Part-time work, Full-Time fun! Dutch Women work the least hours in Europe

It turns out the Duchies (especially women) got another thing figured out! Dutch women work the least hours in Europe according to a study by the Dutch socio-economic think-tank SCP. Just the thing you needed to read first thing on a Monday morning right?

Young Dutch Women know their stuff

According to a study held by SCP, Young Dutch women in their 20s are working fewer hours than their male counterparts. Statistically, only 25% of Dutch women have a full-time job after they have finished mbo college while 75% of men have jobs of over 35 hours a week. The gap is even bigger for the age group 30-35 where 68% of women work part time, compared to 13% of men.

Moreover, 7 in 10 female university graduates work full-time, compared to 90% of the men. You go girls! This is not the only news. The Netherlands also has the biggest number of female part-time workers in Europe. If you were looking for another reason to move to the Netherlands, what’s better than this one?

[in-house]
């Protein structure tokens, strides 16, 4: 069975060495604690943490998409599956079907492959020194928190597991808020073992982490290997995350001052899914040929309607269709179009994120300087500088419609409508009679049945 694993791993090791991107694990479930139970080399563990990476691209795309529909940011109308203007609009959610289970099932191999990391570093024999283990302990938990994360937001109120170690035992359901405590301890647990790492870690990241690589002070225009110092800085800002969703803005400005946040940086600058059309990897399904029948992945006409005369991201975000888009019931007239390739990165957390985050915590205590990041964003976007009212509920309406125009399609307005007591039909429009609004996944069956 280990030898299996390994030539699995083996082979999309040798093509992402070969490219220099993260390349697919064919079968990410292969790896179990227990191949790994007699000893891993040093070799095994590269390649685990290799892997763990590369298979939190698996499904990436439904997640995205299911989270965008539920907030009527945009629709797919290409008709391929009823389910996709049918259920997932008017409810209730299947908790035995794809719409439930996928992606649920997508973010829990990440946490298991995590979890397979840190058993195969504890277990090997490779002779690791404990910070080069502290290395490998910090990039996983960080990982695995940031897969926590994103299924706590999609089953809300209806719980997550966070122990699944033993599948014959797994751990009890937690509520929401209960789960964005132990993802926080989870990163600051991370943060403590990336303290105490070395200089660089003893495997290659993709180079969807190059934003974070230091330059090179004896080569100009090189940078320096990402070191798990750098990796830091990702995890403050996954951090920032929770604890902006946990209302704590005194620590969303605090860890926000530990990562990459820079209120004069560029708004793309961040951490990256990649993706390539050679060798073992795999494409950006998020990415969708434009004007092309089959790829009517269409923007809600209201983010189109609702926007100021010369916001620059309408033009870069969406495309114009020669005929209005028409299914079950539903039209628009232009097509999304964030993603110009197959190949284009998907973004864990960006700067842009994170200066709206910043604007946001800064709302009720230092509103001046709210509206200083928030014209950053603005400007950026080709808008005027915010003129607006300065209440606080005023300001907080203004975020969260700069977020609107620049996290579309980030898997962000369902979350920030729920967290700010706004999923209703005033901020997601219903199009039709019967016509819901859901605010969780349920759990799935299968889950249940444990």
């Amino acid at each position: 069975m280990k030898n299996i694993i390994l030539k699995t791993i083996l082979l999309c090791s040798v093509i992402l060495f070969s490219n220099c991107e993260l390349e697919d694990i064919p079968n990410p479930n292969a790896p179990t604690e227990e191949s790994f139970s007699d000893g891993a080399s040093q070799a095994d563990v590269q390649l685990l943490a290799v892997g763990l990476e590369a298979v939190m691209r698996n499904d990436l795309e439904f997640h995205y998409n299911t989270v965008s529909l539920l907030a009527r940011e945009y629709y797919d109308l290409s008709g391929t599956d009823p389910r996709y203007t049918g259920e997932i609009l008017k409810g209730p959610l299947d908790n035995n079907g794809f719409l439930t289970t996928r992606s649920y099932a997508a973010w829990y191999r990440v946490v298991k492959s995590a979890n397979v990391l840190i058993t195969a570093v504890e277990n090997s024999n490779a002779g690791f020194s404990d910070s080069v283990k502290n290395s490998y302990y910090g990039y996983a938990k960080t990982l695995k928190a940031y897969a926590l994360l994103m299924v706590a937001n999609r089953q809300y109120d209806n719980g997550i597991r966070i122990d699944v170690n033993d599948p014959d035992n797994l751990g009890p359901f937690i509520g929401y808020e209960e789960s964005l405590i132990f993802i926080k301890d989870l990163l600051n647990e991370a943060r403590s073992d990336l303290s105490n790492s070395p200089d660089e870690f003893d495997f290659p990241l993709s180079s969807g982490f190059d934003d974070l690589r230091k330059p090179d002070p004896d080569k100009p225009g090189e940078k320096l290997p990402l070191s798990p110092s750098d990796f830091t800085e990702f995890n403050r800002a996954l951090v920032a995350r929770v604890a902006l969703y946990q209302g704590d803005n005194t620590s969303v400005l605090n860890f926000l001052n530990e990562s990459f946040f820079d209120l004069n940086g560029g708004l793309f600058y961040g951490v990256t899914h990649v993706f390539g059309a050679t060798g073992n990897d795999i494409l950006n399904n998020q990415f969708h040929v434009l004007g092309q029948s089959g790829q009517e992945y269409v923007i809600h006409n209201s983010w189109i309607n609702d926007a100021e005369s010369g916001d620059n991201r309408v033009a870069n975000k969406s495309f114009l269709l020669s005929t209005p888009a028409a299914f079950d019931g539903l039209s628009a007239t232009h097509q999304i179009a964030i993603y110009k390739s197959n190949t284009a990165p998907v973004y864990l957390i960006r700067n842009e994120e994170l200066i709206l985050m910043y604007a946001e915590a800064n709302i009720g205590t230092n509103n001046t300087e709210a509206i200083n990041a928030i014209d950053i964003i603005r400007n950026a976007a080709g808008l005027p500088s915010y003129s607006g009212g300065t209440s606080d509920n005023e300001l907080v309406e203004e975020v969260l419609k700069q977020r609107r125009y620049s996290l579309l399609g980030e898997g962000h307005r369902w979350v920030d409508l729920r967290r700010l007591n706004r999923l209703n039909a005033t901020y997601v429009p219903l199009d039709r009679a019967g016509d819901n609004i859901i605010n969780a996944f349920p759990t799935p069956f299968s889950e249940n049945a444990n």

Does working out also counts as actual working?

Why do the work the least?

Another study that was held by NRC in 2009 showed that the willingness of working part-time is not about starting a family or childcare. The answer was less obvious:

Sectors which traditionally employ mainly women, like health care and child care, simply did not have full-time jobs. Yikes!

Either way, as a result, Dutch women have more time to combine their job with hobbies or raising children (if they want to). Less time working, more time having gezellig time!

What do you think causes Dutch women working less? And is this a good or a bad thing according to you? Feel welcome to share your thoughts in the comments!

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Ceren Spuyman
Ceren Spuyman
Born and raised in Istanbul, Ceren moved when she decided to follow her own Dutchie. Being restless by nature, she is now busy with everything Dutch by majoring in Dutch Studies at Leiden University while living in Delft. Her hobbies are petting as many cats as possible.
  1. I don’t think this is particularly good news? Consider Scandinavian countries where man/women family care and work is more evenly divided.
    Working part-time is good if it’s a choice. It does not seem to be the case for every job sector so….


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